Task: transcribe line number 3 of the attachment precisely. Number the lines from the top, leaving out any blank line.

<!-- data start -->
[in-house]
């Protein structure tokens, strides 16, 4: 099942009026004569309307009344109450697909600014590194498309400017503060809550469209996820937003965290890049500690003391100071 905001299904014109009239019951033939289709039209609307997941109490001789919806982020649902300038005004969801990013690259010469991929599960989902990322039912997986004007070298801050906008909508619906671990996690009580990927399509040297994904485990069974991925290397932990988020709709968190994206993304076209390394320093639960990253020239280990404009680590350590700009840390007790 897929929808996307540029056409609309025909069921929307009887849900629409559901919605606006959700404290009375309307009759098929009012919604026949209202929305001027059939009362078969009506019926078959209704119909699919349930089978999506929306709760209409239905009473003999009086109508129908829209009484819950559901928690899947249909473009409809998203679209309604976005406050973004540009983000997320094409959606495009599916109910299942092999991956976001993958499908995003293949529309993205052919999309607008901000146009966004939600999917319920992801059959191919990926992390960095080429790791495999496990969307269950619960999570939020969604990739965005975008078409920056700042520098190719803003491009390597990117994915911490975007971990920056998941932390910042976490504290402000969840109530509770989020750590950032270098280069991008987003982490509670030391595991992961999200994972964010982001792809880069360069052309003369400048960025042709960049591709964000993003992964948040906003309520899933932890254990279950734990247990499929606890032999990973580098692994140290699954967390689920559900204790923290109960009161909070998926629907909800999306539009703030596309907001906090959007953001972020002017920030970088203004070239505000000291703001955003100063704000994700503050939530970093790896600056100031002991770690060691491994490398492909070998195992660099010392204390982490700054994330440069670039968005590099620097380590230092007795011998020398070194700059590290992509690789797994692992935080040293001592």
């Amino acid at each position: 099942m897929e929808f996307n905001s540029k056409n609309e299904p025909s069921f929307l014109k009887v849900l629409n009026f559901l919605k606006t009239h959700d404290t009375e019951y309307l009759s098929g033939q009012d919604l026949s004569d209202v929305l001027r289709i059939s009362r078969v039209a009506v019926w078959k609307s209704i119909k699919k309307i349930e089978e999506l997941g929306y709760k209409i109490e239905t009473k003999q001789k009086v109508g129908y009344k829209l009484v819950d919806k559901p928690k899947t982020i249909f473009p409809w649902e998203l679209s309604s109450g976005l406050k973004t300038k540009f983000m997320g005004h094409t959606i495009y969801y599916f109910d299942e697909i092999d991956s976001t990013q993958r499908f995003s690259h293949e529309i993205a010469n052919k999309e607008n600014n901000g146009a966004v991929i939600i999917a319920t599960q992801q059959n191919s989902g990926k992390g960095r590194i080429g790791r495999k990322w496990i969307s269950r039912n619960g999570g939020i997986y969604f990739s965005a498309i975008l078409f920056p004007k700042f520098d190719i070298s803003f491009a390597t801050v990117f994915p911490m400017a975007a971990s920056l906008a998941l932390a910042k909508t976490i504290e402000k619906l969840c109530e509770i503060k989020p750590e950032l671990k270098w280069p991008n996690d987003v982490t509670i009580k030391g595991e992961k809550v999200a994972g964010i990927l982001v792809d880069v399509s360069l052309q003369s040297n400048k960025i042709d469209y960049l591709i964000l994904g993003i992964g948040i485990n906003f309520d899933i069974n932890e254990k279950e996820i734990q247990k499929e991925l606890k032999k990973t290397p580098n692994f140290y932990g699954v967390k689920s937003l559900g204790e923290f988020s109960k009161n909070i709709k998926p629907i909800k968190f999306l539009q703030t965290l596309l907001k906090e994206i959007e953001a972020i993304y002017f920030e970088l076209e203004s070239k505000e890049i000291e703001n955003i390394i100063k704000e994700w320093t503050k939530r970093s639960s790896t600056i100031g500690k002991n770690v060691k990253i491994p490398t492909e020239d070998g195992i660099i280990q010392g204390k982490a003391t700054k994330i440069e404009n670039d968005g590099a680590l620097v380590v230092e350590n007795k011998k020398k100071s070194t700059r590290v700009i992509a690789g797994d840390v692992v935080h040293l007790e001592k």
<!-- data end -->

């Amino acid at each position: 099942m897929e929808f996307n905001s540029k056409n609309e299904p025909s069921f929307l014109k009887v849900l629409n009026f559901l919605k606006t009239h959700d404290t009375e019951y309307l009759s098929g033939q009012d919604l026949s004569d209202v929305l001027r289709i059939s009362r078969v039209a009506v019926w078959k609307s209704i119909k699919k309307i349930e089978e999506l997941g929306y709760k209409i109490e239905t009473k003999q001789k009086v109508g129908y009344k829209l009484v819950d919806k559901p928690k899947t982020i249909f473009p409809w649902e998203l679209s309604s109450g976005l406050k973004t300038k540009f983000m997320g005004h094409t959606i495009y969801y599916f109910d299942e697909i092999d991956s976001t990013q993958r499908f995003s690259h293949e529309i993205a010469n052919k999309e607008n600014n901000g146009a966004v991929i939600i999917a319920t599960q992801q059959n191919s989902g990926k992390g960095r590194i080429g790791r495999k990322w496990i969307s269950r039912n619960g999570g939020i997986y969604f990739s965005a498309i975008l078409f920056p004007k700042f520098d190719i070298s803003f491009a390597t801050v990117f994915p911490m400017a975007a971990s920056l906008a998941l932390a910042k909508t976490i504290e402000k619906l969840c109530e509770i503060k989020p750590e950032l671990k270098w280069p991008n996690d987003v982490t509670i009580k030391g595991e992961k809550v999200a994972g964010i990927l982001v792809d880069v399509s360069l052309q003369s040297n400048k960025i042709d469209y960049l591709i964000l994904g993003i992964g948040i485990n906003f309520d899933i069974n932890e254990k279950e996820i734990q247990k499929e991925l606890k032999k990973t290397p580098n692994f140290y932990g699954v967390k689920s937003l559900g204790e923290f988020s109960k009161n909070i709709k998926p629907i909800k968190f999306l539009q703030t965290l596309l907001k906090e994206i959007e953001a972020i993304y002017f920030e970088l076209e203004s070239k505000e890049i000291e703001n955003i390394i100063k704000e994700w320093t503050k939530r970093s639960s790896t600056i100031g500690k002991n770690v060691k990253i491994p490398t492909e020239d070998g195992i660099i280990q010392g204390k982490a003391t700054k994330i440069e404009n670039d968005g590099a680590l620097v380590v230092e350590n007795k011998k020398k100071s070194t700059r590290v700009i992509a690789g797994d840390v692992v935080h040293l007790e001592k």